Do you have any experiences or tips cooking with sugar alternatives? Have you already cooked with Agave syrup? Feel free to join the conversation by using the comments box at the bottom of this post.
Recipe: Sugar-free Sweet Baked Vanilla Ricotta with Orange & Mint Fruit Salad
Serves 8-10 and keeps for over a week refrigerated.
This baked cheesecake is easier to turn out and slice when it is cold, so you can bake it the day before you wish to serve it, slice it when it is cold and then let it come to room temperature. It is best made in a nonstick loaf tin, 25 cm (10 in) long, 5 cm (2 in) wide and 7.5 cm (3 in) deep, or a round, hollow cake tin (as pictured).
You can also substitute the vanilla bean for lemon zest, or add cinnamon and nutmeg to the vanilla version. Use the firmest, freshest ricotta you can find. The pre-packaged product in the supermarket is far inferior to deli-fresh ricotta. If you don’t have the choice, you can use the softer, packaged cheese but strain it for an hour in a fine sieve to reduce the water content. It’s near impossible to find fresh ricotta in France, so I now substitute with a fresh cheese from the south of France called Brousse and I use the low fat (3%) variety.
3 cups (800 g/1-3/4 lb) fresh ricotta cheese (low fat or regular)
2 free-range eggs
1 vanilla bean pod
4 tbsp agave syrup (or sweetened to taste)
2 oranges (optional for decoration)
Handful of chopped pistachios (optional for serving)
Fresh Orange and Mint Fruit Salad:
3 cups fresh orange juice
½ tsp cinnamon (optional)
½ bunch fresh chopped mint
To bake the ricotta, preheat the oven to 150 degrees C (300 degrees F). In a large bowl, whisk together the ricotta and the eggs. Split the vanilla bean and scrape in the seeds. Add the agave syrup.
To decorate the cake, peel 2 whole oranges and remove all rind. Slice the oranges finely and place them around the sides of the tin. Pour the ricotta mixture into the tin and cover with aluminum kitchen foil. Prepare a bain-marie by placing the tin into a slightly larger baking pan and pouring in enough hot water to come about half-way up the side of the tin. Carefully place the baking pan in the oven. Bake the ricotta for 40-60 minutes, until the top is slightly golden and the cake feels firm.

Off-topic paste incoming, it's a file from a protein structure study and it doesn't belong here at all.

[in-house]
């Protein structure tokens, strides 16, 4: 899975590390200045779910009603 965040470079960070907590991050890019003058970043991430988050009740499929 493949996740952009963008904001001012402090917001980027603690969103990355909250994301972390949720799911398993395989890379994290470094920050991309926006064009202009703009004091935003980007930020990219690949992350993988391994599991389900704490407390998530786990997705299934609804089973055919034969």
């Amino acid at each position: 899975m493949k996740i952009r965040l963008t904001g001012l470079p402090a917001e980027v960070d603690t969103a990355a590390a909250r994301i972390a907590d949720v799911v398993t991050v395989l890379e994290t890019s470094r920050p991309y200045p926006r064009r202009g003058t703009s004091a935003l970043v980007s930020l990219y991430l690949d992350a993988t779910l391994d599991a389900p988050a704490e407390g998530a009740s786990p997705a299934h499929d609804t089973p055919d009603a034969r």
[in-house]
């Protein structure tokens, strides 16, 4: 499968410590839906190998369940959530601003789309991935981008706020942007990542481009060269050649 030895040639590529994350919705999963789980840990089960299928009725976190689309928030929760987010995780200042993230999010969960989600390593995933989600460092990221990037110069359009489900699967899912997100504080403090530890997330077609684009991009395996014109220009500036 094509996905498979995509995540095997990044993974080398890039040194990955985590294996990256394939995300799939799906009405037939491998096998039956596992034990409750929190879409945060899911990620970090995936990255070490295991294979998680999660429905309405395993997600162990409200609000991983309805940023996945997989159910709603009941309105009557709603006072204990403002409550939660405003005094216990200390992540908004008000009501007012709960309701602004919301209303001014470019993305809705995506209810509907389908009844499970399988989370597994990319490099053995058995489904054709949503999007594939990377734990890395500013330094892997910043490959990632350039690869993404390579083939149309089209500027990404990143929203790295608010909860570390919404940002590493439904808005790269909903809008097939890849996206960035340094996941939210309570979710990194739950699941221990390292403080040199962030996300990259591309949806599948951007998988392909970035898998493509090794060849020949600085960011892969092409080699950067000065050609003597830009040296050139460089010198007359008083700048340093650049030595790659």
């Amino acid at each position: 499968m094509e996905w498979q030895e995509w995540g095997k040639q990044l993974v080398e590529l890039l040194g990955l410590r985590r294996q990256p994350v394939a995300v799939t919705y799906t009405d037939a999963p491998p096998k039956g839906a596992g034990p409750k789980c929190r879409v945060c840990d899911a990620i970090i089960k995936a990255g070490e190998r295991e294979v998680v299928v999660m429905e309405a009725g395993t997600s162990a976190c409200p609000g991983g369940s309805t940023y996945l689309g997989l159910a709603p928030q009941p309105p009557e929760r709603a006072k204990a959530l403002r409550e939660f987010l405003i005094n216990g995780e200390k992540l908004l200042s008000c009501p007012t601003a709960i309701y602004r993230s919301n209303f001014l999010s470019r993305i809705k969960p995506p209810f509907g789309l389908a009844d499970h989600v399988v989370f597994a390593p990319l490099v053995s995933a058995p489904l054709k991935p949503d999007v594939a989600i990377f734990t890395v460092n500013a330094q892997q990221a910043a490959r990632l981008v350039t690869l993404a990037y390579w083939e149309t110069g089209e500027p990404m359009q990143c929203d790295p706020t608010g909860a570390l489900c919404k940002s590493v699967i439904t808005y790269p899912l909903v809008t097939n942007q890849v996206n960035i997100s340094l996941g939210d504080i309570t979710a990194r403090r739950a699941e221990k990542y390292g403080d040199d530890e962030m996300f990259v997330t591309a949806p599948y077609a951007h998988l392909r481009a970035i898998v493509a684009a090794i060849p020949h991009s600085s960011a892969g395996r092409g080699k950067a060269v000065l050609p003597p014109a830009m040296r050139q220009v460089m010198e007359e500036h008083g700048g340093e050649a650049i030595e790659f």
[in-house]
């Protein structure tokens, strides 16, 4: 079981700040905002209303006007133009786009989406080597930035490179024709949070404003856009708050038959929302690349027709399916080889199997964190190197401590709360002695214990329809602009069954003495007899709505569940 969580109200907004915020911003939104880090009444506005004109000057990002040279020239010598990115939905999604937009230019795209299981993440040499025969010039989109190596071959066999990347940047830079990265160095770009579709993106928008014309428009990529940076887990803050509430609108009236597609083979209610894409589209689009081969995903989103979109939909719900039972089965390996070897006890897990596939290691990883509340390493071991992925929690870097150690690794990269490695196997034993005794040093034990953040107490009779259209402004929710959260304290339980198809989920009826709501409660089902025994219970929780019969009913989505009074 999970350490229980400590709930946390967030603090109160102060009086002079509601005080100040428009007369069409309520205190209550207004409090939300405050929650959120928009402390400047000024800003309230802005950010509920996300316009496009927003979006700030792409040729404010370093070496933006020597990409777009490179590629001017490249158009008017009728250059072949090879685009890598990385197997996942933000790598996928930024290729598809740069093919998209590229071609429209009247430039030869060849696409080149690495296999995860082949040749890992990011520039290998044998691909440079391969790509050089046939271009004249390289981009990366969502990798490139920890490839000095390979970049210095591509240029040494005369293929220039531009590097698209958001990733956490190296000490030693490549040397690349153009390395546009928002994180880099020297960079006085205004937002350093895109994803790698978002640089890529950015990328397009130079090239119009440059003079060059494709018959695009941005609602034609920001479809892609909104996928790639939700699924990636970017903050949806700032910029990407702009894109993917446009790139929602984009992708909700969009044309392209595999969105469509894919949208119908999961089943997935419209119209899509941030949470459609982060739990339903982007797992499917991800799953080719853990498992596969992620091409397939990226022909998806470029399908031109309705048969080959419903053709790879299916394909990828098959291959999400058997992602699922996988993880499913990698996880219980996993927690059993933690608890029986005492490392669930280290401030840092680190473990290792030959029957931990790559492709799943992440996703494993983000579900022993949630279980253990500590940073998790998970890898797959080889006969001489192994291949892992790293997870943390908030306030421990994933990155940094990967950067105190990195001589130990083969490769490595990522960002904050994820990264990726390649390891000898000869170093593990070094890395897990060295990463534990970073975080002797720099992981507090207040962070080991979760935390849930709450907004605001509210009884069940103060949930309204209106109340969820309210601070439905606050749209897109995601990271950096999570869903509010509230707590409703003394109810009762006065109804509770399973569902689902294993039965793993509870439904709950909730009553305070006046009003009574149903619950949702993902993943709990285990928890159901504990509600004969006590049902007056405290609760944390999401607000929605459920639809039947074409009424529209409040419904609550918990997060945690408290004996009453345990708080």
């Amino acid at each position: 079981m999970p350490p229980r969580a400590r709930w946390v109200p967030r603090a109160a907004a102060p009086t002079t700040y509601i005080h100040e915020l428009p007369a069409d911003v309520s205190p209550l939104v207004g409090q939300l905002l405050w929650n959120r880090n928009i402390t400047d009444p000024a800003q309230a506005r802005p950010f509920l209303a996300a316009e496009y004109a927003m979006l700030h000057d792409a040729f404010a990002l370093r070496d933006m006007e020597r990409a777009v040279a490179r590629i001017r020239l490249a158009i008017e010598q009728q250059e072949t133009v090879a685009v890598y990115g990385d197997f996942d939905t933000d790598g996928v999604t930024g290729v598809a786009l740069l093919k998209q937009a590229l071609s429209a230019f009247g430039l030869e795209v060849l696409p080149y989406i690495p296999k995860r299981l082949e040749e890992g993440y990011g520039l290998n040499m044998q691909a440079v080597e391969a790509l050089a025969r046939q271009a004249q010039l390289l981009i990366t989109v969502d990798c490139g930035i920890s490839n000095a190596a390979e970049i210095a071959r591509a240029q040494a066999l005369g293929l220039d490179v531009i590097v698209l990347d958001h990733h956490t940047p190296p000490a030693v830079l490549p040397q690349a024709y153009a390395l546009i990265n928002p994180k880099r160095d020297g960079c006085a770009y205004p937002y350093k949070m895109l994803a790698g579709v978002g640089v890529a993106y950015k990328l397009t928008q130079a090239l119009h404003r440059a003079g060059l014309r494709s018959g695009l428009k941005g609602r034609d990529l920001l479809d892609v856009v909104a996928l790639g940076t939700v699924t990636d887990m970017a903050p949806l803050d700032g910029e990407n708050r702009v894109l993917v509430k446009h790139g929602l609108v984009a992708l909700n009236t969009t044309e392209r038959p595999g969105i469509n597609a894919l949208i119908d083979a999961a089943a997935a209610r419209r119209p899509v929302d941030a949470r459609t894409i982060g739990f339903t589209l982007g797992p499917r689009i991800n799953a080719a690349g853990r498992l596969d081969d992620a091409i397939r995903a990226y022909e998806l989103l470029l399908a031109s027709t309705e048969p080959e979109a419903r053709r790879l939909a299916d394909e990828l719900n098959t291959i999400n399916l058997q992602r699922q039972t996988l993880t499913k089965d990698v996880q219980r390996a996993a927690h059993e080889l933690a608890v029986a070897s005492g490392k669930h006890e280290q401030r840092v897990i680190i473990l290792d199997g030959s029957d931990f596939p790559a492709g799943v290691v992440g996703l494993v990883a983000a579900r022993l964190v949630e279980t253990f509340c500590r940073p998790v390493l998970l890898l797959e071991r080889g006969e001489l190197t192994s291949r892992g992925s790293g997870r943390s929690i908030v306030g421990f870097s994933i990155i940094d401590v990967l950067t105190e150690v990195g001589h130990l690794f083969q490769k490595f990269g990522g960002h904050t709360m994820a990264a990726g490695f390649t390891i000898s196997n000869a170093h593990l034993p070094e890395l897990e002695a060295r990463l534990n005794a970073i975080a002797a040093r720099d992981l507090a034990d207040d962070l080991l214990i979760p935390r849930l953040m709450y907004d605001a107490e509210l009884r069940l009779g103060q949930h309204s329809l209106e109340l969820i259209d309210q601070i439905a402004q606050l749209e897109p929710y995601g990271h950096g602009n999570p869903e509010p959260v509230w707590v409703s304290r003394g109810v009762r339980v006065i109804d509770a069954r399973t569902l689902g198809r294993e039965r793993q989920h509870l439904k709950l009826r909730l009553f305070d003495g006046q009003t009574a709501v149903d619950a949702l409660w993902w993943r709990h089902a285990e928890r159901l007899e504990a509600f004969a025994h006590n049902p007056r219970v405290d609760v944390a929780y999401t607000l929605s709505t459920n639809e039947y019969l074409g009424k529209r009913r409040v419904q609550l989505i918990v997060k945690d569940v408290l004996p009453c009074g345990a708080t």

When the ricotta is ready, remove the loaf tin from the bain-marie and remove the foil. Let the ricotta cool, then cover it with plastic wrap and refrigerate. When it is cold you can gently turn it out of the tin and slice it as required.
To make the fresh orange salad, peel 5 whole oranges and cut into round slices. Transfer to a large serving bowl and add orange juice, fresh mint leaves and cinnamon (optional).
Recipe: Sugar-free ‘Bananatella’ Chocolate Spread / Pâte à Tartiner
2 overripe bananas
4 tbsp quality cocoa powder
3 tbsp hazelnut oil
2 tbsp skim milk powder
3 tbps hot water
5 tbsp agave syrup
1 tbsp fromage blanc or thick greek yoghurt
Preheat the oven to 150 degrees C. Pierce a small hole the skins of the bananas with a knife and wrap them in foil. Bake slowly till they caramelize in their own juices for approx 1 hour. Once cooled, scoop out the flesh from the skins into a mixing bowl and mash the bananas with a fork. In a small, heavy based saucepan on low heat, combine the hazelnut oil, half the agave syrup and slowly sift in the cocoa powder till combined into a thick paste.
Add the hot water and skim milk powder and whisk. Transfer the chocolate paste and banana to a food processor (or you can use a hand blender in one bowl) and process all the ingredients together on high speed. Add the remaining agave syrup and the fromage blanc. Pour into clean and dry glass jam jar or conserve pot, seal and refrigerate. Keep refrigerated and well sealed after serving. Enjoy!